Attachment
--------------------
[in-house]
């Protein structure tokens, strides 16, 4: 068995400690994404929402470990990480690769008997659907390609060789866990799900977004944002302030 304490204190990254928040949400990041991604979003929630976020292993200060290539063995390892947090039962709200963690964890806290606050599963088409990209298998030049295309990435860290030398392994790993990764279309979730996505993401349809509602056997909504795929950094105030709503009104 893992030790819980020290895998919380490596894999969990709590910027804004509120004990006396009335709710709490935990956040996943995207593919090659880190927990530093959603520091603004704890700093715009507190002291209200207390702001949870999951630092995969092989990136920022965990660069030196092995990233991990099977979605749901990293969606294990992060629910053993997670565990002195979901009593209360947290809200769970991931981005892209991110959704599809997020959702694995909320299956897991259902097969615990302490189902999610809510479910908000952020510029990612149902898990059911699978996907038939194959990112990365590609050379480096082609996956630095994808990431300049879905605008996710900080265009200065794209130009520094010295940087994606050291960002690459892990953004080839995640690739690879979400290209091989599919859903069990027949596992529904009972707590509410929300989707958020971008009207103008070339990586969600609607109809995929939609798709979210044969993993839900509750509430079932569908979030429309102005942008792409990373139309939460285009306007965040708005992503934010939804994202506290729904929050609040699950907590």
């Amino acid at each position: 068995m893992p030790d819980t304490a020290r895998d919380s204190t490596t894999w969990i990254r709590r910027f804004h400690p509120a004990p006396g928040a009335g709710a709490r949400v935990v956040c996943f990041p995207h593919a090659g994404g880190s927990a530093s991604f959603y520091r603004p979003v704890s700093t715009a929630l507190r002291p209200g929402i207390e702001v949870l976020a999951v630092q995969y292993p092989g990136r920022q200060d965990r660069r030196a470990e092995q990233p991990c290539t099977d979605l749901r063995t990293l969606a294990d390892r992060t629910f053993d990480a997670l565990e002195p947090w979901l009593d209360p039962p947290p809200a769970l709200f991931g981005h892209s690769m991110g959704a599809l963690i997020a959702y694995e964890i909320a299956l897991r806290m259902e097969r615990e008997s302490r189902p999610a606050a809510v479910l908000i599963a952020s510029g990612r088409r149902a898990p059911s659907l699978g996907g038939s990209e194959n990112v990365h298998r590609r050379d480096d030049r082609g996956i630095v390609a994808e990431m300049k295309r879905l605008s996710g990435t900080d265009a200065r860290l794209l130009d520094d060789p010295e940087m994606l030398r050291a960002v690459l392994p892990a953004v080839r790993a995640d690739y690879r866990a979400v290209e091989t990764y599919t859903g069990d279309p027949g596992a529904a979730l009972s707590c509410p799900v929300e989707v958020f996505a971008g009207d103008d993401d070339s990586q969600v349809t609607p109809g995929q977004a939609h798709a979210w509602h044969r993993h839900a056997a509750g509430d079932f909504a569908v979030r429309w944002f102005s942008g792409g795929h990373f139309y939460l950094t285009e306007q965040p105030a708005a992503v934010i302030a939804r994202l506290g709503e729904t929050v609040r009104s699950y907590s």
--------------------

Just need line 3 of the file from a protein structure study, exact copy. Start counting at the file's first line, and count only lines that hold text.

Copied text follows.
């Amino acid at each position: 068995m893992p030790d819980t304490a020290r895998d919380s204190t490596t894999w969990i990254r709590r910027f804004h400690p509120a004990p006396g928040a009335g709710a709490r949400v935990v956040c996943f990041p995207h593919a090659g994404g880190s927990a530093s991604f959603y520091r603004p979003v704890s700093t715009a929630l507190r002291p209200g929402i207390e702001v949870l976020a999951v630092q995969y292993p092989g990136r920022q200060d965990r660069r030196a470990e092995q990233p991990c290539t099977d979605l749901r063995t990293l969606a294990d390892r992060t629910f053993d990480a997670l565990e002195p947090w979901l009593d209360p039962p947290p809200a769970l709200f991931g981005h892209s690769m991110g959704a599809l963690i997020a959702y694995e964890i909320a299956l897991r806290m259902e097969r615990e008997s302490r189902p999610a606050a809510v479910l908000i599963a952020s510029g990612r088409r149902a898990p059911s659907l699978g996907g038939s990209e194959n990112v990365h298998r590609r050379d480096d030049r082609g996956i630095v390609a994808e990431m300049k295309r879905l605008s996710g990435t900080d265009a200065r860290l794209l130009d520094d060789p010295e940087m994606l030398r050291a960002v690459l392994p892990a953004v080839r790993a995640d690739y690879r866990a979400v290209e091989t990764y599919t859903g069990d279309p027949g596992a529904a979730l009972s707590c509410p799900v929300e989707v958020f996505a971008g009207d103008d993401d070339s990586q969600v349809t609607p109809g995929q977004a939609h798709a979210w509602h044969r993993h839900a056997a509750g509430d079932f909504a569908v979030r429309w944002f102005s942008g792409g795929h990373f139309y939460l950094t285009e306007q965040p105030a708005a992503v934010i302030a939804r994202l506290g709503e729904t929050v609040r009104s699950y907590s």